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FINRA regs actually do work for you. Your employer is required to set up a reasonable selection of investment options, ranging from a money market to company stock to a menu of mutual fund offerings, ideally through a low cost fund family (we used Vanguard for years). Employee education must be offered as well, although the employer may not advise you directly. Unfortunately, most employees do not take the time to learn about the plan or the options available to them. My suggestions?
1. Know the rules. Try to take advantage of all the free money (the match) available.
2. Know the options. Diversify. You don't want a money market fund, and you may not want all company stock.
3.Know where you stand. Read your plan summary. Balance your investments. If a high flying fund has soared to unsustainable levels, take some of the gain and move to more predictable options. (remember the tech bubble? real estate collapse?)
90% of 401K gains go to the top 10% of 401K participants. That's because they understand the rules of the game.
11. Not only are your contributions tax deferred (if not a roth), you may also qualify for Form 8880 Savers Credit. A powerful incentive for those who struggle most to contribute. The nonrefundable credit has the power to knock your tax down to zero. Check to see if you might qualify.
12. $17,500 (for those not yet 50 years of age) is the maximum TAX DEFERRED amount you may contribute to your 401(k). You may continue to contribute as after-tax contributions. If you are in such a position, however, do read up on highly compensated employee rules of your plan.
13. Don't borrow or take contribution holidays. You are risking and compromising your senior self's security.
14. Don't get discouraged - after a few years you will see a huge compounding effect.
15. Hold steady in downturns and consider increasing your contribution while markets are on sale - really makes a good difference. If you have heard the term 'dollar cost averaging' buying on sale lowers your average share cost. That is a good thing.
16. Unsure about the multitude of funds to choose from? An age indexed choice, if available, may be just the right place for your contributions. These funds gently move more conservative as you near retirment for you.
Keep an eye on the Federal Reserve. Bernanke is propping up Wall Street with the infusion of 85 billion a month of printed new money. It has to come to an end soon or our economy will continue to sputter along because the 1 %, who have a love/hate relationship with Obombus, our socialist leader, who blames them for his poor economy, while taking all of the campaign money he can get from them for his Democrat/Socialist party; are getting richer. When the "feed-sack" is empty the market will tank and their goes your money. Buy some gold or silver, maybe 10% of your portfolio. Gold and silver will never be zero, while the dollar will be zero if this madness continues on a monthly basis. Also all of these college educated idiots that profess to be economist, apparently did not learn that John Maynard Keynes, method of using stimulus money to fix a recession, does not work, has never worked and will never work. Capitalism is the only way to fix the economy, quit the over-regulation, over taxing of the businesses that want to provide jobs and grow, and watch the economy start to grow, revenues will come pouring into Washington and the deficit will shrink because people will be earning a living as opposed to being given a living. It is a fact: less taxes, more revenue, more taxes less revenue. Perhaps those Communist Econ Professors should resign because they are inept propaganda teachers. Let Freedom Ring, and get Obamites out of our lives.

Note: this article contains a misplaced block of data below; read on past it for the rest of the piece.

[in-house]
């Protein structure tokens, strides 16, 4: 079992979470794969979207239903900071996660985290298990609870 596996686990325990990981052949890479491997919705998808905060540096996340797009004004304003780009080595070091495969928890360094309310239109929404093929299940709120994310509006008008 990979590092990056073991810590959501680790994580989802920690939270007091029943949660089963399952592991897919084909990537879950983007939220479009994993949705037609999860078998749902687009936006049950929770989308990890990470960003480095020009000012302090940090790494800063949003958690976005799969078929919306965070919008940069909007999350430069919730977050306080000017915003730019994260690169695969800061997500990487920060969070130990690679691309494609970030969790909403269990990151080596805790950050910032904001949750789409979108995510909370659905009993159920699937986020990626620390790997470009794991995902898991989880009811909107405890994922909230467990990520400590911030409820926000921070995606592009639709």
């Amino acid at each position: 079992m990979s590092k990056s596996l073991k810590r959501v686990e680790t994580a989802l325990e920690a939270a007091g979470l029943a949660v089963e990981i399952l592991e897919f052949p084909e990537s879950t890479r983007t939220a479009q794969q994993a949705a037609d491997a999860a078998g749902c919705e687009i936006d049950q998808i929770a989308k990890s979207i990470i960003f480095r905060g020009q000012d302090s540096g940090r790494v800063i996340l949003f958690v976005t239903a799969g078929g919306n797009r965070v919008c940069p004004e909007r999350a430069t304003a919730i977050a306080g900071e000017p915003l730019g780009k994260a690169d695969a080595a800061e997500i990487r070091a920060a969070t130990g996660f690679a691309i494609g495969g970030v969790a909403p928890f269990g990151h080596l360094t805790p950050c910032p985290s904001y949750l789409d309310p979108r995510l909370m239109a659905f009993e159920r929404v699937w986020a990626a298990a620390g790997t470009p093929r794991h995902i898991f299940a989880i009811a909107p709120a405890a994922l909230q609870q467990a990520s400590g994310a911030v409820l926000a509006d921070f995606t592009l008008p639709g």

Okay the fees charged are not an average of .63% as quoted in this piece. That is the quoted fee of the mutual funds. On top of that the fees paid to the 401K administrators is is in the neighborhood of 1% even after some companies pick up some of these fees it is closer to 1.5% if your company does not pick up these fees. Now the fees for the mutual fund to trade and do whatever they do to generate money for all their friends and banking contacts on Wall Street approaches 2%. Thus you are paying a total of at least 3.63% each year win or lose in the market for the right to let someone else hold your money, this is the least you are paying and could be in the 5% range. Throw in inflation even at low rates of 1.5% and you have to make 5.25% to 7.5% every year to just protect your principle.
No wonder the average return on 401K funds after inflation is under .5% yes that is point 5 or 1/2 of one percent over the last 10 years worse if you go back to 1998 it is negative since then.
Oh wait that is when banks were allowed to become brokers (remember Glass Stegall Act was dropped then). Only the 1% on Wall Street get rich off of 401Ks. Roll yours into a bank fund that you control investing in and buy long term stocks with decent dividends and let it ride. After you get over $100,000 in the account the only fees you pay are the ones you decide to do when you buy or sell a stock, or EFT if you are a gambler.
In light of the "last economic downturn"....Nothing like "gambling" with your retirement.
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[BRIEFING.COM] The stock market began the last week of July on a quiet note with the S&P 500 ending less than a point above its flat line. Like the benchmark index, the Dow Jones Industrial Average (+0.1%) also posted a slim gain, while the Russell 2000 (-0.5%) and Nasdaq Composite (-0.1%) lagged throughout the session.
The major averages were awakened from their weekend slumber with an opening retreat that pressured the S&P 500 below its 20-day moving average (1975). Even though ... More
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